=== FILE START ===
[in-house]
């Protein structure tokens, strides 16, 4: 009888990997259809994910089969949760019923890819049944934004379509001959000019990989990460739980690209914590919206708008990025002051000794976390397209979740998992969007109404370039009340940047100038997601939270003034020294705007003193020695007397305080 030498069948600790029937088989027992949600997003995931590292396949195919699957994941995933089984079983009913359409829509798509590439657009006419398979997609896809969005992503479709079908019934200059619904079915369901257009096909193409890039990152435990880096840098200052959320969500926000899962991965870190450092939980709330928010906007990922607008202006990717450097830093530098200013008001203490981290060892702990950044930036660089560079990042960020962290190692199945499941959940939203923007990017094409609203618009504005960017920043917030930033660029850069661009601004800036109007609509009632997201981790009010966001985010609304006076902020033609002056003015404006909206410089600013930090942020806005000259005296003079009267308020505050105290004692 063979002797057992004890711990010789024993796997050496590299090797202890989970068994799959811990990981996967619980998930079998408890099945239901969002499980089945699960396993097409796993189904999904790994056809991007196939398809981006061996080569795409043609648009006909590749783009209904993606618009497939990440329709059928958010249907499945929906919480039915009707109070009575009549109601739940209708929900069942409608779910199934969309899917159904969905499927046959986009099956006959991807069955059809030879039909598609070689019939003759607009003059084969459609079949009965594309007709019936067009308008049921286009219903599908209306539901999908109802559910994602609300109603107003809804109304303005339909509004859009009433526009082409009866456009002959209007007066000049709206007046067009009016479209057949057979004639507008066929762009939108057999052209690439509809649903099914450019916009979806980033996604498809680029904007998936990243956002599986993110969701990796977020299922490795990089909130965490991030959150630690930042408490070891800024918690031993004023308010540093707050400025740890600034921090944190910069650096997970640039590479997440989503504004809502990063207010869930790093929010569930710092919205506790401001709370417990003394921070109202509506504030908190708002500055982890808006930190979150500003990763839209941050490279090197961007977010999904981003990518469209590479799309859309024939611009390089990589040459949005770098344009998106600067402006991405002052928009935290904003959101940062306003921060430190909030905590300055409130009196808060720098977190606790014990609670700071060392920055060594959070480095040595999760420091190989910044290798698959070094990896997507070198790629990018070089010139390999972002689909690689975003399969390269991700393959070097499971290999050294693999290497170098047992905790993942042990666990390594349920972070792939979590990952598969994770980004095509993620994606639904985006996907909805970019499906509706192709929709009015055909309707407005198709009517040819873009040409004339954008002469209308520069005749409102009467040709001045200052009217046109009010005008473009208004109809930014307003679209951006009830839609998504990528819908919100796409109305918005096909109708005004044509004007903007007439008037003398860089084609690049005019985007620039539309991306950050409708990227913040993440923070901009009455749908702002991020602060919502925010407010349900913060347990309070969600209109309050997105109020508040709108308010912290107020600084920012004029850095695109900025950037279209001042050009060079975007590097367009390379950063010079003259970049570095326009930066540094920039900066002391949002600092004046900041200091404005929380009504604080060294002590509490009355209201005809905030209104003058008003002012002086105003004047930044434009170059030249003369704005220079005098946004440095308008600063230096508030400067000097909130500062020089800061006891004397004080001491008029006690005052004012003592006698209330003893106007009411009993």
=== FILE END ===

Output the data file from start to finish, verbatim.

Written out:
[in-house]
């Protein structure tokens, strides 16, 4: 009888990997259809994910089969949760019923890819049944934004379509001959000019990989990460739980690209914590919206708008990025002051000794976390397209979740998992969007109404370039009340940047100038997601939270003034020294705007003193020695007397305080 030498069948600790029937088989027992949600997003995931590292396949195919699957994941995933089984079983009913359409829509798509590439657009006419398979997609896809969005992503479709079908019934200059619904079915369901257009096909193409890039990152435990880096840098200052959320969500926000899962991965870190450092939980709330928010906007990922607008202006990717450097830093530098200013008001203490981290060892702990950044930036660089560079990042960020962290190692199945499941959940939203923007990017094409609203618009504005960017920043917030930033660029850069661009601004800036109007609509009632997201981790009010966001985010609304006076902020033609002056003015404006909206410089600013930090942020806005000259005296003079009267308020505050105290004692 063979002797057992004890711990010789024993796997050496590299090797202890989970068994799959811990990981996967619980998930079998408890099945239901969002499980089945699960396993097409796993189904999904790994056809991007196939398809981006061996080569795409043609648009006909590749783009209904993606618009497939990440329709059928958010249907499945929906919480039915009707109070009575009549109601739940209708929900069942409608779910199934969309899917159904969905499927046959986009099956006959991807069955059809030879039909598609070689019939003759607009003059084969459609079949009965594309007709019936067009308008049921286009219903599908209306539901999908109802559910994602609300109603107003809804109304303005339909509004859009009433526009082409009866456009002959209007007066000049709206007046067009009016479209057949057979004639507008066929762009939108057999052209690439509809649903099914450019916009979806980033996604498809680029904007998936990243956002599986993110969701990796977020299922490795990089909130965490991030959150630690930042408490070891800024918690031993004023308010540093707050400025740890600034921090944190910069650096997970640039590479997440989503504004809502990063207010869930790093929010569930710092919205506790401001709370417990003394921070109202509506504030908190708002500055982890808006930190979150500003990763839209941050490279090197961007977010999904981003990518469209590479799309859309024939611009390089990589040459949005770098344009998106600067402006991405002052928009935290904003959101940062306003921060430190909030905590300055409130009196808060720098977190606790014990609670700071060392920055060594959070480095040595999760420091190989910044290798698959070094990896997507070198790629990018070089010139390999972002689909690689975003399969390269991700393959070097499971290999050294693999290497170098047992905790993942042990666990390594349920972070792939979590990952598969994770980004095509993620994606639904985006996907909805970019499906509706192709929709009015055909309707407005198709009517040819873009040409004339954008002469209308520069005749409102009467040709001045200052009217046109009010005008473009208004109809930014307003679209951006009830839609998504990528819908919100796409109305918005096909109708005004044509004007903007007439008037003398860089084609690049005019985007620039539309991306950050409708990227913040993440923070901009009455749908702002991020602060919502925010407010349900913060347990309070969600209109309050997105109020508040709108308010912290107020600084920012004029850095695109900025950037279209001042050009060079975007590097367009390379950063010079003259970049570095326009930066540094920039900066002391949002600092004046900041200091404005929380009504604080060294002590509490009355209201005809905030209104003058008003002012002086105003004047930044434009170059030249003369704005220079005098946004440095308008600063230096508030400067000097909130500062020089800061006891004397004080001491008029006690005052004012003592006698209330003893106007009411009993």